London2

London

London On Da Track is taking the hip-hop industry by storm. With three hit records—"Lifestyle," "About The Money" and "Hookah"—on the Billboard Hot 100 at the same time, London is enjoying the fruits of his labor with co-signs from some of the biggest names in the business right now.

London, who has collaborated with the likes of Gucci Mane, Waka Flocka Flame and Travis Porter in the past, is best known for his work with longtime friend Young Thug and most recently his contributions to Birdman's Rich Gang mixtape. The young producer has established a signature sound of his own, which eventually led Birdman to take notice and bring London under his Rich Gang wing. The Cash Money CEO has called London "the best producer in the business today," which only has pushed London to work even harder after the big up from Stunna.

In between his hectic schedule and his travels, London On Da Track took some time out of his day to speak with XXL about his come up in the game, his first encounters with Young Thug and Birdman, and who he's gonna be working with next. He's not going away any time soon. —Roger Krastz

XXL: What producer did you look up to during your come up and what was the motivation behind wanting to produce music?
London On Da Track: As far as producers, I looked up to Drumma Boy. He was very inspired by his production and his style of making music, and when it comes to my influences it was pretty much my situation that influenced me just because I wanted to be in a better place and put my family in a better place. So the money played a big part in that.

In some of your Instagram videos you can be seen playing the piano. How did you learn how to play?
When I was younger I used to be in church a lot with my grandma. Every Sunday I would practice when I was back in Tennessee. I picked up the piano and I just think it was in me, just musically it was in me. And every Sunday at the end of church, I would just pick up the piano play a few chords and go to my grandma’s crib where I had a little piano and practice those same chords. I pretty much taught myself and just picked up progression.

When did you first start producing?
When I was about 17 I started producing, and that's when I actually had my first song on the radio. It was a song I produced for the Rich Kidz.

What equipment were you using back then to produce and what are using now?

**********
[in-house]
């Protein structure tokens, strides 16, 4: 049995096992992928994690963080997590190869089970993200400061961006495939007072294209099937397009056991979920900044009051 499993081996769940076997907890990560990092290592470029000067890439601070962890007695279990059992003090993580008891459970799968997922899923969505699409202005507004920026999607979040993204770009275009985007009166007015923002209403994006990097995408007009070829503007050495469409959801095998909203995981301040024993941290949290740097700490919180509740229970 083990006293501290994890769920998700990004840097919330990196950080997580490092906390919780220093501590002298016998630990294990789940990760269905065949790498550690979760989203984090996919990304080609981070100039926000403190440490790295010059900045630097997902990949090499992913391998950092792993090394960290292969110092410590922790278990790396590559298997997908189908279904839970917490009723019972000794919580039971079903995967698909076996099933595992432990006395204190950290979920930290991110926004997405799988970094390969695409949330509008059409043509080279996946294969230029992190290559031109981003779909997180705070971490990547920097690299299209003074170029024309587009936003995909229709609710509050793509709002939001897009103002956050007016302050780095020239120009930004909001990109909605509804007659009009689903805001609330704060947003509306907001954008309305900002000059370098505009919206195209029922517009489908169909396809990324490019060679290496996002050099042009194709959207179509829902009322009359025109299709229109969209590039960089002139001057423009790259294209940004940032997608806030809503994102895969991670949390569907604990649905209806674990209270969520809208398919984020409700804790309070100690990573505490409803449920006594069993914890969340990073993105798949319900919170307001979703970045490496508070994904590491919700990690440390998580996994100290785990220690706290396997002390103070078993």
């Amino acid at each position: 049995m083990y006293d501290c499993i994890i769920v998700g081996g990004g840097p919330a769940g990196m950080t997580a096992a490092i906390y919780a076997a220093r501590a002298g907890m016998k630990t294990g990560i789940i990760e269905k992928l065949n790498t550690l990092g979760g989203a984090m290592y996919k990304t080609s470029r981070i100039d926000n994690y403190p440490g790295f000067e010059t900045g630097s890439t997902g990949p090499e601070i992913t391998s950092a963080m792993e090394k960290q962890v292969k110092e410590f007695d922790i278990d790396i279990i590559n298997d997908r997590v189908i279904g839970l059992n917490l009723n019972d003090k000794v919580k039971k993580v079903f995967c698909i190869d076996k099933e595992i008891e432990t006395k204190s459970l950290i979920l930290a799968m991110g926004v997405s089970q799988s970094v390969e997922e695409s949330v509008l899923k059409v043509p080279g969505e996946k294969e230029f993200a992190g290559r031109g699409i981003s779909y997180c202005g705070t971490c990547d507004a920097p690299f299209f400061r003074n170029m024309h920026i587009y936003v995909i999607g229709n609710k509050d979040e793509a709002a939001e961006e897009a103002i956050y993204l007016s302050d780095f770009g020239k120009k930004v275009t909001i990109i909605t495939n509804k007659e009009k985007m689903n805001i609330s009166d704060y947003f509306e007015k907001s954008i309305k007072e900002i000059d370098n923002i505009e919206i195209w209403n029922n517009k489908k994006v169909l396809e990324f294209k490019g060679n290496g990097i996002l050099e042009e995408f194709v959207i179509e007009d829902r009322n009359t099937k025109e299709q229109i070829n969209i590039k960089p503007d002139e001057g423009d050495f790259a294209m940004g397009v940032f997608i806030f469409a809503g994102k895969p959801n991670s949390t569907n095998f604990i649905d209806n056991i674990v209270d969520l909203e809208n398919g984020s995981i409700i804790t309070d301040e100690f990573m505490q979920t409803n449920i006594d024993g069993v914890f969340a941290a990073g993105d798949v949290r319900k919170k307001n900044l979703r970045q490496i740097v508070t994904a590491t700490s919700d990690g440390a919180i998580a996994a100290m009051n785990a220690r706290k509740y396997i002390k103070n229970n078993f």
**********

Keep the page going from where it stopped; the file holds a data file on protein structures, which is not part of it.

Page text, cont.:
Back then I was using Fruity Loops and Cakewalk Production. And now I’m using Logic and ProTools.

About how many hours were you spending at the studio when you were coming up in the game?
I was working 24/7. I just wanted a dollar, so I would work all day, and didn’t think about no females or none of that. I was just trying to stay on the positive end and have a positive vibe about things and just work. I love what I do, so pretty much all day and all night I would be in the studio making beats. Nowadays I still do it 24/7, but it’s just 10 times now, I gotta take advantage of my situation. I can’t take nothing for granted.

What was a big moment in your career?
That moment when Young Thug took me on a flight to Los Angeles to meet Birdman. That was huge for me. And then when Bird believed in me and picked me up, it made me believe in myself even more because I knew I actually had it. I knew I could do something with what I love doing.

How did you meet Young Thug?
Me and Thug met back in the day, probably '08 or maybe even '07 through one of my partners named Skolly with the music stuff. We were all in the same circle, so we would all go out and perform together. We were in the streets together, we were in the studio together, we were everywhere together. We were all from the same side of town. Our first song we did was called “Curtains” and that was featuring Shawty Lo. I think we recorded that back in '08 and we linked back up together later on to do it again.

What was that encounter like when you reconnected with Young Thug later?
When we first saw each other again, we were like, it’s time go at it again. He heard some of my new music that I was doing, and I was liking the music that he was doing, so we needed to get back together and make history. And that's what we're doing now.